How to create a Multi-OS bootable USB drive
This guide will show you how to simplify things by creating a Multi-OS USB drive which can store multiple operating systems and diagnostic tools which you can plug into just about any machine and boot.
There always comes a time where you need to wipe Windows and start over, or install an OS on a new gaming build. Gone are the days of multiple CDs or DVDs laying in a drawer somewhere with OS names scrawled on them.
What do you need?
- A USB drive with 8GB storage or more, depending on how many ISOs you need.
- A couple of Linux and/or Windows ISOs
- A Windows PC to install the software
- Software to allow multiboot solutions
Preparing the USB Flash drive
Even though we stated a USB Flash drive is required, it’s not limited to flash drives; portable hard drives can be used just as well.
The flash drive I’m using is an iBoutique 128GB USB 3 drive, a great drive that has been very useful for many things, such as transferring Steam game files to my friends PCs to save them downloading the files, all they need to do is verify them! (Another guide will go indepth on this)
Please make sure you have backed up any data on your flash drive, as it will get wiped!
First we need to download two pieces of software:
Formatting the USB drive
Install RMPrepUSB and launch it. You will be presented with a screen with many configuration options.
The ones we are interested in are selected in the image below. Make sure the correct drive is appearing in the selection list at the top. In our case its our iBoutique Drive, which comes up as Innostor.
Set the configuration as follows:
- Partition Size = MAX
- Volume Label = Anything you like, we went with Multi-OS
- Bootloader Options = WinPEv2/WinPEv3/Vista/Win7 Bootable [BOOTMGR] (CC4)
- Filesystem and overrides = FAT32 & Boot as HDD checked
- Leave section 5 for now.
Next, click Prepare Drive.
This will format your usb drive and prepare its Master Boot Record (MBR) so it is bootable.
Click OK on the popup to begin formatting the drive. It will give you a final warning that all data will be wiped, so please make sure you backed up your data! Otherwise cancel and do it now.
Once it is complete you will be returned to the configuration screen.
Installing a bootmanager – Grub4DOS
Within RMPrepUSB, with your flash drive still plugged in, select Install grub4dos.
A window will pop up asking you to install it to the MBR or the PBR, we will be installing it to both for maximum compatability.
Click Yes the first time to install it to the MBR, follow through the onscreen prompts.
Once it is complete, select Install grub4dos again, but this time click No so it also installs to the PBR.
Installing the Easy2Boot Files
The next part is the easiest thing to do, remember those East2Boot files we downloaded? All you need to do now is extract them to your USB drive, or extract then copy them over.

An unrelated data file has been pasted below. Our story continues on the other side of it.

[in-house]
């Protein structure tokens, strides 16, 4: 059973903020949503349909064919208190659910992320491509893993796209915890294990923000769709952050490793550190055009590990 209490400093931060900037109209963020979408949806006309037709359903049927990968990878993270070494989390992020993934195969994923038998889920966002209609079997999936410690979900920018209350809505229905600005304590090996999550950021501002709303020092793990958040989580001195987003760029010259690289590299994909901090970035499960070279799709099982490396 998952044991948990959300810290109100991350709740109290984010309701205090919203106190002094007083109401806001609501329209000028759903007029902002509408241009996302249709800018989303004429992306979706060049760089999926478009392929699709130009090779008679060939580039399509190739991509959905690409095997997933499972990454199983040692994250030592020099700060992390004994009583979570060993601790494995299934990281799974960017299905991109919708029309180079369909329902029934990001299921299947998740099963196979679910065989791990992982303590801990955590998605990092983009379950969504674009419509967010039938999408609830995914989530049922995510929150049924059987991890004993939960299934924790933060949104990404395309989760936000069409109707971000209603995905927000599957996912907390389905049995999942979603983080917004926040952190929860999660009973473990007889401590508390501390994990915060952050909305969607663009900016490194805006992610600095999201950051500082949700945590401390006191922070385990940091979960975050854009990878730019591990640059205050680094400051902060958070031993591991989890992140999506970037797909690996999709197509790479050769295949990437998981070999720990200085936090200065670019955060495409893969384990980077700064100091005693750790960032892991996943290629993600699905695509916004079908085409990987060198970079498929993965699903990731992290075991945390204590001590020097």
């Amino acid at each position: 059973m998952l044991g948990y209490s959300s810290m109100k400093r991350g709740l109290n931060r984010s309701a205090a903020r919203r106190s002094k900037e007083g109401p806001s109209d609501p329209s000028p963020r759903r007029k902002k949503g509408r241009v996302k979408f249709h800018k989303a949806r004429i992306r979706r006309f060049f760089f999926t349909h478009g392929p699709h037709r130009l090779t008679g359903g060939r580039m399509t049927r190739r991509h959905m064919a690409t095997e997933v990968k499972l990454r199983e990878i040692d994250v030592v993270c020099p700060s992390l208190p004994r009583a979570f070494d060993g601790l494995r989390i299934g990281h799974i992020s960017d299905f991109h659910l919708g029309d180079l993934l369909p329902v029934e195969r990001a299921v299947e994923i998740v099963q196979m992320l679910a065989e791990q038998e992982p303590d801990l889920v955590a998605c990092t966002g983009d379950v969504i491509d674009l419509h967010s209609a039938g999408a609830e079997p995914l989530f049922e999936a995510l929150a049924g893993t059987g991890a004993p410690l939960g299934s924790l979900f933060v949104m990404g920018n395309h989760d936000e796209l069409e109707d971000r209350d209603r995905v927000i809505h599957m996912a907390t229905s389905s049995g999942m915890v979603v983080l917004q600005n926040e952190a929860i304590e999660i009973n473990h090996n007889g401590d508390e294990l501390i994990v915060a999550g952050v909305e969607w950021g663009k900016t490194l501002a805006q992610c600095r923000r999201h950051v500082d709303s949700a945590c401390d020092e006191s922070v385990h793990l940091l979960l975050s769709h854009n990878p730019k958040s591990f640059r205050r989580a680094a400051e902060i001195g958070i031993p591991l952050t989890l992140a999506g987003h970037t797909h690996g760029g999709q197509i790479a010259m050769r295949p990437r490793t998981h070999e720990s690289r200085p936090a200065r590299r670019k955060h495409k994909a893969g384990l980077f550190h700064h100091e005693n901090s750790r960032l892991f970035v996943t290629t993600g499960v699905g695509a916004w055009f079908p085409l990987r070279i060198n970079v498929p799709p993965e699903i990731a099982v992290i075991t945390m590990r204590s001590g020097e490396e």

Adding the ISOs
Instead of only having one ISO available on a USB drive or having many CDs/DVDs burnt with the images, we’re going to add multiple ISO images to our drive which will be accessible through Easy2Boot.
Open up your USB Drive in Windows Explorer and browser to the _ISO folder.
Within this directory we can add as many ISO files are our drive allows us space wise. There is a lot of configuration that can be done with Easy2Boot, but for this tutorial we will keep thing simple.
We want to add a couple of Windows ISOs and a few Linux distros. This will make things easier when repairing Saor members computers or upgrading our PCs!
The folder structure is self explanatory, there are folders for Windows, Linux, Utilities, WINPE, Backup, DOS and Antivirus, with the exception of the Windows directory, all we need to do for the other directories is copy over our ISO files.
Let start with Linux. I have downloaded from debian.org a Debian Live AMD64 Standard ISO and a Net Install ISO.
First, navigate to
Then copy over your .ISO files.
The same sort of method goes for Windows files.
Navigate to USB://_ISO/WINDOWS
Next navigate to the folder which matches the version of the OS you are copying over.
For instance to install Windows 10, navigate to the WIN10 directory and copy over your ISO.
Testing our Multi-OS USB
RMPrepUSB makes testing really easy, within the application you can press F11 or click Test using QEMU Emulator. This will boot an emulator and boot to your USB drive, allowing you to select your ISOs and launch them. I had trouble launching QEMU with the default RAM allocation, I dropped it down to 1024MB and it happily booted.We can now navigate to the Linux Menu, using the arrow keys and Enter to select a menu item. Lets check our Debian ISOs!
Yup both are there, lets try booting to the Debian Live ISO, select the image with the Enter key. The ISO booted, but we could not launch the Live CD as it was for an AMD64 architecture, QEMU only emulates an i686 CPU.
Finally lets check the Windows 10 ISO in the Windows Install Menu and boot to it.
Again Windows 10 booted fine, but failed the install because its the x64 version of the ISO. QEMU is good for testing the USB stick boots, but the ISO itself still needs to be run on a supported platform.
I hope you enjoyed this tutorial, let me know if it was helpful in the comments and any questions you have!